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When practising self-observation, I notice that I frequently look outside of myself for validation. This is not a happy or healthy habit. It is a habit I don't want my children to have so I wonder how it happened and how can I avoid passing it on.  Is it because when a child has a need or painful feelings and the adult can not meet that need or doesn't know how to explain that life is, in part, painful, they try to make the child feel better by distracting them with toys or food? Does this teach children to look outside of themselves for comfort? Is this the basis of our rampant consumer society?

In my wish to get clarity about the issue, I asked the Conscious Parenting team a vague, un-clear question about whether toys contributed to looking outside of ourselves for validation. I got a variety of responses that did not necessarily address what I was trying to ask. My fault. But the responses came with a lot of value, nevertheless, and deserved to be shared. This first piece comes from a mom in California.

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As a final, for now, posting on this topic, a quote from Lee Lozowick.

            "One of the saddest aspects of technology today is that children, even infants, are exposed to so much television, so many video games, and so many movies at such a young age. Among other experts and child advocates, Joseph Chilton Pearce, author of Magical Child (Plume, 1992) and Evolution's End (HarperOne 1993), says that even an ostensibly loving parental situation could be highly compromised for a child by television that is present from infancy. The imaginal faculties aren't present when a baby is born. They develop later - at three, four, five, maybe six years. Pearce says that if one sits children in front of a television, it's like feeding predigested food to their minds. They're getting images that they don't have to learn to create on their own, and so the imaginal faculties don't develop, and this is crippling to them. As they grow, these children can't imagine, they can't visualize, they can't project. Consequently, they are denied some of the brilliant facets of healthy development; their development of creativity is left flat and lopsided."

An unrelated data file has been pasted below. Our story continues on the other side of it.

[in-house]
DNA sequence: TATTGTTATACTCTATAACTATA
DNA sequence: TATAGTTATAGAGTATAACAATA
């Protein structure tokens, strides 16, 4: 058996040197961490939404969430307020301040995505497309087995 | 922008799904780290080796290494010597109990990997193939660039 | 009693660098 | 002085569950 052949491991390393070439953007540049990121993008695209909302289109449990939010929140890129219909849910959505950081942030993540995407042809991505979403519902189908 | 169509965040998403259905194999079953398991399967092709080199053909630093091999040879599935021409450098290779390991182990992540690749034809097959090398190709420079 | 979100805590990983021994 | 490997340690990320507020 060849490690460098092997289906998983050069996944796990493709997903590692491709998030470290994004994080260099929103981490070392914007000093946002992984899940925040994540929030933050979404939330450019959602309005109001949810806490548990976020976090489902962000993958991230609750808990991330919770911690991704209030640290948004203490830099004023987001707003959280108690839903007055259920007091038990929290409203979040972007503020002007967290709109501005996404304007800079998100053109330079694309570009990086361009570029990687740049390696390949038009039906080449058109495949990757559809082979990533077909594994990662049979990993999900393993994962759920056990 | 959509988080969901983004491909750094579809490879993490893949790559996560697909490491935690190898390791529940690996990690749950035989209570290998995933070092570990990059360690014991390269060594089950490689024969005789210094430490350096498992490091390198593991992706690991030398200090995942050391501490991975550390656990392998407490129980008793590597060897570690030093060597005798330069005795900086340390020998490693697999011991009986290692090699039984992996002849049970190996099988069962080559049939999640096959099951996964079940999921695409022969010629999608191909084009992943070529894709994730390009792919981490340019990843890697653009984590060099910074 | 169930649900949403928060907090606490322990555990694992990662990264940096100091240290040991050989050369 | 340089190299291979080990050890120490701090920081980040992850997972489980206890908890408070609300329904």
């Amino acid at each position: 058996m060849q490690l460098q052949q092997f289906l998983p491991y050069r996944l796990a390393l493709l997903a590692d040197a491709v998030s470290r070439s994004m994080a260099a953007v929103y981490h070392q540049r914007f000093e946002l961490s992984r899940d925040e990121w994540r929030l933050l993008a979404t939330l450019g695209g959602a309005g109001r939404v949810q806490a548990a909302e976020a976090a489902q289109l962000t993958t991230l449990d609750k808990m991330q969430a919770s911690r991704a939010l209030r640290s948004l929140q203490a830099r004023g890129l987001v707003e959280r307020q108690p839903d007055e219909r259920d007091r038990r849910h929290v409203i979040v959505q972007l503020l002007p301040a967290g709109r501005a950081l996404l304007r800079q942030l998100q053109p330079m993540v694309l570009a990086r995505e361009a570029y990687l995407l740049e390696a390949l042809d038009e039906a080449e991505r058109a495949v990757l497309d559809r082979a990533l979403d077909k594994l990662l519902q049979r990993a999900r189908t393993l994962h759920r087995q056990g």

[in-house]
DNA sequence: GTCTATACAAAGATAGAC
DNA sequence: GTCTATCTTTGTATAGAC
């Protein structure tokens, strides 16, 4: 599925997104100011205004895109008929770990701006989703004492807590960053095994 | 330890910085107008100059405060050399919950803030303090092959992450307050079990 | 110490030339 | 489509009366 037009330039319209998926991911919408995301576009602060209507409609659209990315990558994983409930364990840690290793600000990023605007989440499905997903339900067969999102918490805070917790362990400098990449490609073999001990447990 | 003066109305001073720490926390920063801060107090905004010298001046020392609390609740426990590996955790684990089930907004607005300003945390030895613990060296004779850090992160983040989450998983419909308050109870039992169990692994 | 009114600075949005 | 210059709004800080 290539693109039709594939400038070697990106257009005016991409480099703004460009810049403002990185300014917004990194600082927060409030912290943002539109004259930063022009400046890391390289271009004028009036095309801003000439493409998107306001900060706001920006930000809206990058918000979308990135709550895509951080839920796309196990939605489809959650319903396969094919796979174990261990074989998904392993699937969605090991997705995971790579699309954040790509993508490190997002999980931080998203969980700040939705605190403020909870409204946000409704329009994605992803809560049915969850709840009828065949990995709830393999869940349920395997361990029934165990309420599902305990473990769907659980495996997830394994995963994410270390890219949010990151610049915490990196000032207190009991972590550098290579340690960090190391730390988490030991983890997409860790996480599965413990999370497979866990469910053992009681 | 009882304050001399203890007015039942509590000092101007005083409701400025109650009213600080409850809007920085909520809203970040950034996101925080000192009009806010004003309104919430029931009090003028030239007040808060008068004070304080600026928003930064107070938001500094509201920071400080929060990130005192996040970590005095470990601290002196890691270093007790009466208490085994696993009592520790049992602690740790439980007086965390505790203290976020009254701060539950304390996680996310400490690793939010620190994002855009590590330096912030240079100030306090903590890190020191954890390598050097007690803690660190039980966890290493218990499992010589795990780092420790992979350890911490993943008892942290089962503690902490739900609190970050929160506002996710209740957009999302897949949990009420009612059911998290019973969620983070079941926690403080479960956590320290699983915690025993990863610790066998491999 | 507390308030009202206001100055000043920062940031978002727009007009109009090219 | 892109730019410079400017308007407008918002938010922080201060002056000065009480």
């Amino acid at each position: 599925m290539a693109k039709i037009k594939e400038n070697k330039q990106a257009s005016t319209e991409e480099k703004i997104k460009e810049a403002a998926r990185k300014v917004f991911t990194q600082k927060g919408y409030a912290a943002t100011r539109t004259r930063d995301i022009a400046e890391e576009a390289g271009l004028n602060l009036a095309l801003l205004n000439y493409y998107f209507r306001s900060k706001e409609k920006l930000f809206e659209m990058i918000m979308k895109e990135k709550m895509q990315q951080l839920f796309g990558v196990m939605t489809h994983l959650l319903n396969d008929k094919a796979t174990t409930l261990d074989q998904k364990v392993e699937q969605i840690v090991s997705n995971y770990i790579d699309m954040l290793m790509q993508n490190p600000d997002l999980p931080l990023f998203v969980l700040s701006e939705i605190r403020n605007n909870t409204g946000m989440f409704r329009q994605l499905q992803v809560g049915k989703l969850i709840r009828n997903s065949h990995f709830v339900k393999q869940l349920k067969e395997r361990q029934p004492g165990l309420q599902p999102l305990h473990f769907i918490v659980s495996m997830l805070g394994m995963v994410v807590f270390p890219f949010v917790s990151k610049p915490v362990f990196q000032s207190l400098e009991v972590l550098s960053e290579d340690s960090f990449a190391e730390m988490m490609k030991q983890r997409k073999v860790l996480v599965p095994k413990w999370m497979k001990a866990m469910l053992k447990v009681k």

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A group of parent I know were discussing children and technology use when one woman pointed out that people " think that if their kid doesn’t use devices they may be missing out on something." This prompted another parent to comment that perhaps we need a different approach entirely as " that argument fails to question sufficiently the merits of having one's child right up to speed with all the other racers." 

This statement gave me chills. It made me realize that not only are early-introduced-to-technology children not able to develop their own internal images; all of us using electronic screens are receiving the exact same images! What will this do to creativity and individuality in the long term?

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Part One

In our society, children begin, at a very young age, to use electronic devices. This a matter worth researching, thinking about and discussing.  A few months ago I came across a pair of media articles arguing the pros and cons children using handheld devices and decided to do some research. The findings of Joseph Chilton Pearce, child development expert and author, were the most useful. This is my understanding of what I read.

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